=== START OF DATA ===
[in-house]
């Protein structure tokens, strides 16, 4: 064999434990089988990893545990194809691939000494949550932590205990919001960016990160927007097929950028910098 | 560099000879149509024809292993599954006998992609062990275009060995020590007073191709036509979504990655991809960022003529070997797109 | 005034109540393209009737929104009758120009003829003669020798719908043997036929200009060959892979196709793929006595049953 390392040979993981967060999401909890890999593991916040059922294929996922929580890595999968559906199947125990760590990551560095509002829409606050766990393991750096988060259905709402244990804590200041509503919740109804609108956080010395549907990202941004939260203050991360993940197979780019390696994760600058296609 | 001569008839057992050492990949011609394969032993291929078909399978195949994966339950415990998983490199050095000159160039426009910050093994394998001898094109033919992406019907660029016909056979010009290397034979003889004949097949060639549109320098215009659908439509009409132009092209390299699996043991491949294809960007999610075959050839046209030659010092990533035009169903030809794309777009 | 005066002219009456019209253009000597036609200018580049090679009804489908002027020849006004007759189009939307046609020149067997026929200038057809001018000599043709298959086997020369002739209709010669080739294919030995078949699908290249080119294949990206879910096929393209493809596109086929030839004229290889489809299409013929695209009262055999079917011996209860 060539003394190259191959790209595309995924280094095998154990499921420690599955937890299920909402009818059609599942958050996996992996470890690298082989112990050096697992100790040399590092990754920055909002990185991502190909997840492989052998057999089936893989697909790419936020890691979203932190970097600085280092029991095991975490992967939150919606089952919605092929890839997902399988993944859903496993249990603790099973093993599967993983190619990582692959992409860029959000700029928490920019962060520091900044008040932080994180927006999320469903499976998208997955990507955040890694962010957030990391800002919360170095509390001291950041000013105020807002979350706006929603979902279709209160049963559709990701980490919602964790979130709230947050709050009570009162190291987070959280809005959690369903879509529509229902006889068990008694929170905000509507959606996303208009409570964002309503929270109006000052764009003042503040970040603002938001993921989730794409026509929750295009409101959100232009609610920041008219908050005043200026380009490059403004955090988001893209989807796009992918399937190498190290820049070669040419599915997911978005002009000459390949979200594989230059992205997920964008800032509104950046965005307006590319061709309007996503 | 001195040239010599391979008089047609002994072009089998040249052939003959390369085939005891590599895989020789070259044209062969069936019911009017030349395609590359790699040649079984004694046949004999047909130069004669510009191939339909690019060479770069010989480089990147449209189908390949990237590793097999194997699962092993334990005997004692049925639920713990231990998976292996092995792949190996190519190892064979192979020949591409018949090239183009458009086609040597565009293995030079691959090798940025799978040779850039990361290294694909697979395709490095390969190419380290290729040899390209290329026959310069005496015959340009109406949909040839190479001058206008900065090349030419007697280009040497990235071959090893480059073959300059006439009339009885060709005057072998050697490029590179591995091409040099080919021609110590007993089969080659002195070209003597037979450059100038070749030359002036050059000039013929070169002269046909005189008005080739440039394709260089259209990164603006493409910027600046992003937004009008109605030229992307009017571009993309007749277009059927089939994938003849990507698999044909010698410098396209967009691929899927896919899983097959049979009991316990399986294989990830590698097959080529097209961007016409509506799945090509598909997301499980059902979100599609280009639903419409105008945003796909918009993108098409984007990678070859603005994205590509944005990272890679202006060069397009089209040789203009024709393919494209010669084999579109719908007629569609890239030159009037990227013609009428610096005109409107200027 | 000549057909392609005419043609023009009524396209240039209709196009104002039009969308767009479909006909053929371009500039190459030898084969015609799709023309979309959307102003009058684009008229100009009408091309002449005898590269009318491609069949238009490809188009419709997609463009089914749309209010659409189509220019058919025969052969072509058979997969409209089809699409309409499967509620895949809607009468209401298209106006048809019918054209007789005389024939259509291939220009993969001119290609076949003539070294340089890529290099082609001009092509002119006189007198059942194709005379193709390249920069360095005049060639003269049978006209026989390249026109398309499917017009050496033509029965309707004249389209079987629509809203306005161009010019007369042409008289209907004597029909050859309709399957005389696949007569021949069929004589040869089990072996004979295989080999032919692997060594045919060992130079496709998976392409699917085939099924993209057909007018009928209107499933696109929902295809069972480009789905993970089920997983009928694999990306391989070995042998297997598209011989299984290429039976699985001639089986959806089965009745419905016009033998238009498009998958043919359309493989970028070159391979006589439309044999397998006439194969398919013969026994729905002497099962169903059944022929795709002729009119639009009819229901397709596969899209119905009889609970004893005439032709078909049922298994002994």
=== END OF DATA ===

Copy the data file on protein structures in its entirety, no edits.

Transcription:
[in-house]
């Protein structure tokens, strides 16, 4: 064999434990089988990893545990194809691939000494949550932590205990919001960016990160927007097929950028910098 | 560099000879149509024809292993599954006998992609062990275009060995020590007073191709036509979504990655991809960022003529070997797109 | 005034109540393209009737929104009758120009003829003669020798719908043997036929200009060959892979196709793929006595049953 390392040979993981967060999401909890890999593991916040059922294929996922929580890595999968559906199947125990760590990551560095509002829409606050766990393991750096988060259905709402244990804590200041509503919740109804609108956080010395549907990202941004939260203050991360993940197979780019390696994760600058296609 | 001569008839057992050492990949011609394969032993291929078909399978195949994966339950415990998983490199050095000159160039426009910050093994394998001898094109033919992406019907660029016909056979010009290397034979003889004949097949060639549109320098215009659908439509009409132009092209390299699996043991491949294809960007999610075959050839046209030659010092990533035009169903030809794309777009 | 005066002219009456019209253009000597036609200018580049090679009804489908002027020849006004007759189009939307046609020149067997026929200038057809001018000599043709298959086997020369002739209709010669080739294919030995078949699908290249080119294949990206879910096929393209493809596109086929030839004229290889489809299409013929695209009262055999079917011996209860 060539003394190259191959790209595309995924280094095998154990499921420690599955937890299920909402009818059609599942958050996996992996470890690298082989112990050096697992100790040399590092990754920055909002990185991502190909997840492989052998057999089936893989697909790419936020890691979203932190970097600085280092029991095991975490992967939150919606089952919605092929890839997902399988993944859903496993249990603790099973093993599967993983190619990582692959992409860029959000700029928490920019962060520091900044008040932080994180927006999320469903499976998208997955990507955040890694962010957030990391800002919360170095509390001291950041000013105020807002979350706006929603979902279709209160049963559709990701980490919602964790979130709230947050709050009570009162190291987070959280809005959690369903879509529509229902006889068990008694929170905000509507959606996303208009409570964002309503929270109006000052764009003042503040970040603002938001993921989730794409026509929750295009409101959100232009609610920041008219908050005043200026380009490059403004955090988001893209989807796009992918399937190498190290820049070669040419599915997911978005002009000459390949979200594989230059992205997920964008800032509104950046965005307006590319061709309007996503 | 001195040239010599391979008089047609002994072009089998040249052939003959390369085939005891590599895989020789070259044209062969069936019911009017030349395609590359790699040649079984004694046949004999047909130069004669510009191939339909690019060479770069010989480089990147449209189908390949990237590793097999194997699962092993334990005997004692049925639920713990231990998976292996092995792949190996190519190892064979192979020949591409018949090239183009458009086609040597565009293995030079691959090798940025799978040779850039990361290294694909697979395709490095390969190419380290290729040899390209290329026959310069005496015959340009109406949909040839190479001058206008900065090349030419007697280009040497990235071959090893480059073959300059006439009339009885060709005057072998050697490029590179591995091409040099080919021609110590007993089969080659002195070209003597037979450059100038070749030359002036050059000039013929070169002269046909005189008005080739440039394709260089259209990164603006493409910027600046992003937004009008109605030229992307009017571009993309007749277009059927089939994938003849990507698999044909010698410098396209967009691929899927896919899983097959049979009991316990399986294989990830590698097959080529097209961007016409509506799945090509598909997301499980059902979100599609280009639903419409105008945003796909918009993108098409984007990678070859603005994205590509944005990272890679202006060069397009089209040789203009024709393919494209010669084999579109719908007629569609890239030159009037990227013609009428610096005109409107200027 | 000549057909392609005419043609023009009524396209240039209709196009104002039009969308767009479909006909053929371009500039190459030898084969015609799709023309979309959307102003009058684009008229100009009408091309002449005898590269009318491609069949238009490809188009419709997609463009089914749309209010659409189509220019058919025969052969072509058979997969409209089809699409309409499967509620895949809607009468209401298209106006048809019918054209007789005389024939259509291939220009993969001119290609076949003539070294340089890529290099082609001009092509002119006189007198059942194709005379193709390249920069360095005049060639003269049978006209026989390249026109398309499917017009050496033509029965309707004249389209079987629509809203306005161009010019007369042409008289209907004597029909050859309709399957005389696949007569021949069929004589040869089990072996004979295989080999032919692997060594045919060992130079496709998976392409699917085939099924993209057909007018009928209107499933696109929902295809069972480009789905993970089920997983009928694999990306391989070995042998297997598209011989299984290429039976699985001639089986959806089965009745419905016009033998238009498009998958043919359309493989970028070159391979006589439309044999397998006439194969398919013969026994729905002497099962169903059944022929795709002729009119639009009819229901397709596969899209119905009889609970004893005439032709078909049922298994002994």